Vet" tl.'.S situation proved as pestiferous as the bed of a fen." ("On the Nature and History of Marsh Poison," Edinburgh, 1821.) Here, however, the total absence of vegetable matter would be difficult to prove, and would he in contradiction with all other experience. - Whatever may be the nature of malaria, it is most concentrated near the surface of the earth, and becomes weaker as we rise above it; it is also most active at night, probably from the influence of the sun in rarefying and producing currents in the atmosphere, and perhaps, too, because it has a peculiar affinity for the fogs that are then apt to prevail. In malarious countries it is well known that exposure to the night air is apt to be followed by fever, and that those who sleep in the upper rooms of a house are safer than those who lodge on the ground floor. While as a general rule low and damp grounds are much more unhealthy than the hills in their neighborhood, yet in numerous instances this rule does not hold good, or is even reversed. The experience of the British army in the East and West Indies is conclusive on this point.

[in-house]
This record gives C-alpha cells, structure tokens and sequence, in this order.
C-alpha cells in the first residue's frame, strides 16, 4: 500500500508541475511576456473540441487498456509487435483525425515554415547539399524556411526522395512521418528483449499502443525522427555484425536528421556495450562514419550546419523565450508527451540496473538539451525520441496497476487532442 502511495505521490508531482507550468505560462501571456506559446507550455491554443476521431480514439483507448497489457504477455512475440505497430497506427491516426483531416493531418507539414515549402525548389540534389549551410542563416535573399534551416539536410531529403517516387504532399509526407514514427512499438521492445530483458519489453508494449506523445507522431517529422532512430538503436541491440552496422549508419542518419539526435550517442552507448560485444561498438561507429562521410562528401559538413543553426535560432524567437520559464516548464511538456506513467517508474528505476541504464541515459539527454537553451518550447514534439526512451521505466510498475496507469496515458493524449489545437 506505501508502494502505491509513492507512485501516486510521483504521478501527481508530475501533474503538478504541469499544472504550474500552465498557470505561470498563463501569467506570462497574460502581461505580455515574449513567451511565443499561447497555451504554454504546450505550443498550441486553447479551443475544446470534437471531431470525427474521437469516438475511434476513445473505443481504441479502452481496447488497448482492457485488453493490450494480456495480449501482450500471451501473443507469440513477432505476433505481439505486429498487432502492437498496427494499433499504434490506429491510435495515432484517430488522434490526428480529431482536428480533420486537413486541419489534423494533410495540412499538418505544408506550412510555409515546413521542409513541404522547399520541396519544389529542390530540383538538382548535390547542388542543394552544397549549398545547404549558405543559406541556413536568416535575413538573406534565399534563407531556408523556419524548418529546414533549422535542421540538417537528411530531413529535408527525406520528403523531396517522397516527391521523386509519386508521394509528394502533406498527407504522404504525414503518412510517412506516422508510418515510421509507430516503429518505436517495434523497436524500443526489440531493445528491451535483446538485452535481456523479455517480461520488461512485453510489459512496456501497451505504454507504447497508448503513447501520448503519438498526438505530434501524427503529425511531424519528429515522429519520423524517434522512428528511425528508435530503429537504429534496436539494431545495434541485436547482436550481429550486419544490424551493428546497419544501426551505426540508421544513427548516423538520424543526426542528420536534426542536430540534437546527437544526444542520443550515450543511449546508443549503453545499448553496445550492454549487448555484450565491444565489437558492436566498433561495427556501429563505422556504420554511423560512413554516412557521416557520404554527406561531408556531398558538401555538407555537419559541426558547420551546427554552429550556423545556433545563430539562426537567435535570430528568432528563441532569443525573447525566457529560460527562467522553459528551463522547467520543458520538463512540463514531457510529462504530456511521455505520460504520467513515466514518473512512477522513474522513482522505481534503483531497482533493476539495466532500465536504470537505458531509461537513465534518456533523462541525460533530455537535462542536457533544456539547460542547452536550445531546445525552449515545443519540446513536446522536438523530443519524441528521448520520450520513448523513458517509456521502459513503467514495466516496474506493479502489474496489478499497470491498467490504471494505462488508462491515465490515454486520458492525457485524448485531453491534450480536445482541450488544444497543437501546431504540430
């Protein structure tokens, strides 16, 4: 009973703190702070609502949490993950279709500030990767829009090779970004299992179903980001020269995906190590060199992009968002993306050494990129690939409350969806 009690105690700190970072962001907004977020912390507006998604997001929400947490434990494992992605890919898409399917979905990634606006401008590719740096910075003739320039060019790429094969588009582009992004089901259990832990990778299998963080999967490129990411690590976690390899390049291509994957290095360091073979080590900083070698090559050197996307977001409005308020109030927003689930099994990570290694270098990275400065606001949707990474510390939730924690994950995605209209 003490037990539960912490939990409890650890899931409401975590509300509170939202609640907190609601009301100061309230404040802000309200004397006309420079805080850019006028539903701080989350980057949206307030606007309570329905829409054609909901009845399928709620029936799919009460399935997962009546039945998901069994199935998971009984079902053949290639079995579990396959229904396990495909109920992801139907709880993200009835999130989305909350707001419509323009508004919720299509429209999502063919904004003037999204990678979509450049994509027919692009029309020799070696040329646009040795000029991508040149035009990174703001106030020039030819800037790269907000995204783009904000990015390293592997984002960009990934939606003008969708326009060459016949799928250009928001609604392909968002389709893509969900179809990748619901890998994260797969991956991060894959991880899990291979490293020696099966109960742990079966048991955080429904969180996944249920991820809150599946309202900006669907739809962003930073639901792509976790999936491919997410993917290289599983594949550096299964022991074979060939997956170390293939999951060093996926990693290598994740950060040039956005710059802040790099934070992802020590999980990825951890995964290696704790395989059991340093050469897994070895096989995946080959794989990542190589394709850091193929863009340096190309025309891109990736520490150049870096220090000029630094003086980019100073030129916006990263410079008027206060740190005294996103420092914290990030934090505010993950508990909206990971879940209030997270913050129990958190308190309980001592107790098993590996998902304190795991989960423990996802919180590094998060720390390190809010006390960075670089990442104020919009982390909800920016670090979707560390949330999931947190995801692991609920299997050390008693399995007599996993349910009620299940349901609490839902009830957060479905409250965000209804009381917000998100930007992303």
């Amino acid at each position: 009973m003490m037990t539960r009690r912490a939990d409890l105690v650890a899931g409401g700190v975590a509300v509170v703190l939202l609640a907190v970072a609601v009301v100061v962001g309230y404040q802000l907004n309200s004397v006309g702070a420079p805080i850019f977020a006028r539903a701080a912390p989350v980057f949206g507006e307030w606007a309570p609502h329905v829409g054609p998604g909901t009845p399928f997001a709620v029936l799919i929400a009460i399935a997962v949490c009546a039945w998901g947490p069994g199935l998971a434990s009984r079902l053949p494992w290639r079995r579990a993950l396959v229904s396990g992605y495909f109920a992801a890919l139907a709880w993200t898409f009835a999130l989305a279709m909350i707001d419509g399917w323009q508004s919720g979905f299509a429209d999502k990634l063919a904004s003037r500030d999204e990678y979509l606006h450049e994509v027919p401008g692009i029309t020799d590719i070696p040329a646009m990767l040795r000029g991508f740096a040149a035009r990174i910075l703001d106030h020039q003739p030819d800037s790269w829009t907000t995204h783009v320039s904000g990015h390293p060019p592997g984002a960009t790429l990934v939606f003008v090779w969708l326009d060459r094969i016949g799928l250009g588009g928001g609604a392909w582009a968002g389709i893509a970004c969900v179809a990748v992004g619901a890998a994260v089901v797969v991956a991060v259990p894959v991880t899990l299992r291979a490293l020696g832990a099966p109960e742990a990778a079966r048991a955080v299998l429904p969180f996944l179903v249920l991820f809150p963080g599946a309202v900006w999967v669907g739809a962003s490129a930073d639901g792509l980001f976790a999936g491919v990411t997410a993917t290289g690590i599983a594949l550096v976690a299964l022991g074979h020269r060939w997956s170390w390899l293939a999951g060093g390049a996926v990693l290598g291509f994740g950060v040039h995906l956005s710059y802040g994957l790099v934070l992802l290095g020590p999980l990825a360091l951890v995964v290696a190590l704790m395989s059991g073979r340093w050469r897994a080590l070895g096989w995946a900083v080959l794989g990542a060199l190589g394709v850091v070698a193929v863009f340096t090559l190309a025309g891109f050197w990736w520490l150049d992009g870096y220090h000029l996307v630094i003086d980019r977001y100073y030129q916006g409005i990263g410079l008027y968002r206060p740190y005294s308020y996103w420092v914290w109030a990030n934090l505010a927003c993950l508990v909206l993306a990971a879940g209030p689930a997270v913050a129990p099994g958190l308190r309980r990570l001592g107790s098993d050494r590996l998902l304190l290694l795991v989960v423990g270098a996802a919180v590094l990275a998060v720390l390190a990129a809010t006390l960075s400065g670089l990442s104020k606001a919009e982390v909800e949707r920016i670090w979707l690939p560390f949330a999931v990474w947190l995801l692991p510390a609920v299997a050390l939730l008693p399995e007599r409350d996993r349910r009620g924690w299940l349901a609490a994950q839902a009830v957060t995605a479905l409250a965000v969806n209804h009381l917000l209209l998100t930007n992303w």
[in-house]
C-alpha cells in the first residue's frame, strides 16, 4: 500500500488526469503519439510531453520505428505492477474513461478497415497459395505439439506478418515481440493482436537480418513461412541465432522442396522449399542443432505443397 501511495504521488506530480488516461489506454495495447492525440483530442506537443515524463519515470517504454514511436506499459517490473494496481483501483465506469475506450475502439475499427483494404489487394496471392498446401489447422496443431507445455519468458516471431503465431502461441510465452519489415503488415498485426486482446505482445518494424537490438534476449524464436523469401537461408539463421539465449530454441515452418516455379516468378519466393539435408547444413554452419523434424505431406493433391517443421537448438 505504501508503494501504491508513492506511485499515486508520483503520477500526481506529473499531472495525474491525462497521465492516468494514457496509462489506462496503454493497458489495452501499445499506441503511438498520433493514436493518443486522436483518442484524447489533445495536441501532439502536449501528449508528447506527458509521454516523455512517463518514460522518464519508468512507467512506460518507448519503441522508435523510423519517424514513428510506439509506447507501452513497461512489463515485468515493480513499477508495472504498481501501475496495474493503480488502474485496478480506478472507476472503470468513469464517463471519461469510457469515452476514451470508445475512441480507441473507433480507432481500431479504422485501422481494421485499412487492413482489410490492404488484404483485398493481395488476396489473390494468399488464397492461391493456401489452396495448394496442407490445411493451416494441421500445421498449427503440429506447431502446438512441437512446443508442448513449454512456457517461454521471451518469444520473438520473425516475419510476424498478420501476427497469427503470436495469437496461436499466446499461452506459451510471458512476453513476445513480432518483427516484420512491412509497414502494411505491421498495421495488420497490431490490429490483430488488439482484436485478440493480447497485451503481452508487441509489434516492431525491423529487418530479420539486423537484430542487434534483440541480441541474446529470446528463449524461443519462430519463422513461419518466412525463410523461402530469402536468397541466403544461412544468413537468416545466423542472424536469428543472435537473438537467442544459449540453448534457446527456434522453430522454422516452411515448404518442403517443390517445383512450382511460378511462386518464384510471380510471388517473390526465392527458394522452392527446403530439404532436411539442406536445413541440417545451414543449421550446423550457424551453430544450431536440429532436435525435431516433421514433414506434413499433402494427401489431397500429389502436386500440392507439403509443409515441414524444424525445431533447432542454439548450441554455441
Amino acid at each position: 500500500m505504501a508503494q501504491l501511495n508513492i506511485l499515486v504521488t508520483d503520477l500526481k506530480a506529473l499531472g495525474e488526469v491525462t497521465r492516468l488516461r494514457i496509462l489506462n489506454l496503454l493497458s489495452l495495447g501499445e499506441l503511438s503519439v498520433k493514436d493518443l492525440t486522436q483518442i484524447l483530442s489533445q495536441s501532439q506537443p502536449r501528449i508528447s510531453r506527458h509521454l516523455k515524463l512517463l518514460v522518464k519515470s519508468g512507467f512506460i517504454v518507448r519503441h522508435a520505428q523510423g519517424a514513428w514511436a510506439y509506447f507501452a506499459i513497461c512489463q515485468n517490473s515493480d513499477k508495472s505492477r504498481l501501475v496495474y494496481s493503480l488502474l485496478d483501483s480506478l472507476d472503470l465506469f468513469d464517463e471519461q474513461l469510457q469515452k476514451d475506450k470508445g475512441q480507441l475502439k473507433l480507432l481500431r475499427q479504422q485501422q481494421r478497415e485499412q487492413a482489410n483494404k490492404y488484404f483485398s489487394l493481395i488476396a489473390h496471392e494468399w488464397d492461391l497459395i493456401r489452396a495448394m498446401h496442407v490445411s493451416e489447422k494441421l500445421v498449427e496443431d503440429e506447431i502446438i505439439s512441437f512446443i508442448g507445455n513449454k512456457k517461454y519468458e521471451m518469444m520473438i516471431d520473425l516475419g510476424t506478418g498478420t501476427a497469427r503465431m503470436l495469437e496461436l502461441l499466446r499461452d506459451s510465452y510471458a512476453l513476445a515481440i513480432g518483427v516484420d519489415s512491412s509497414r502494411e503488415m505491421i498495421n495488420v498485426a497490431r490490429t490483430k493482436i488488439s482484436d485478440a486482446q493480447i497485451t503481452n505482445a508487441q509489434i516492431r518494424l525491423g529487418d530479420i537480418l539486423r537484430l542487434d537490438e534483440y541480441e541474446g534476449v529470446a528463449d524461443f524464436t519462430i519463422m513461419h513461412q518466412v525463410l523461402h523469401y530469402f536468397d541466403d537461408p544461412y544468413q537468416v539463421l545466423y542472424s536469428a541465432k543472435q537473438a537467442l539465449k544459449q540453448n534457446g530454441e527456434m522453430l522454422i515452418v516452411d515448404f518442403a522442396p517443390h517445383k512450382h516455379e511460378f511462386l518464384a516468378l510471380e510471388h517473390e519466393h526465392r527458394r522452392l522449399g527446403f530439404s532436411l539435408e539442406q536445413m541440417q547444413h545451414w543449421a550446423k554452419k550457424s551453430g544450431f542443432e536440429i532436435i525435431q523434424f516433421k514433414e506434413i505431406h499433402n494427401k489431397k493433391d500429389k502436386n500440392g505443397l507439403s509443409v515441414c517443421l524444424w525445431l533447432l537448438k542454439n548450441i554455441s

In many cases this can readily be explained by the effect of winds and currents of air carrying the malaria to the higher ground, which had been generated on the lower; thus in Italy the malaria from the borders of Lake Agnano reaches the convent of the Camaldules, situated on a high hill three miles distant. Connected with the propagation of malaria by currents of air is the fact that woods sometimes act as a screen, protecting a place from the malaria which would otherwise be conveyed to it from some neighboring source; in Italy fevers have frequently become prevalent on the cutting down of trees which have thus served as a shelter. It becomes an interesting question how far malaria can be carried by winds. This has been very variously estimated; probably three or four miles is the maximum. - The effects of malaria are by no means confined to the production of fevers and diseases of an intermittent type, but it is only in warm climates and in certain unfavorable localities that its full effects tipon the constitution are observed.

In such places the growth is stunted, the complexion sallow, the limbs slender, the abdomen tumid, the hair lank and scant, and the teeth defective; life is commonly extinguished before 40 years of age, and the population is only kept tip by immigration from healthier localities. Yet it is remarkable that when in such places persons live beyond their 40th year, they frequently recover some measure of health and attain to old age.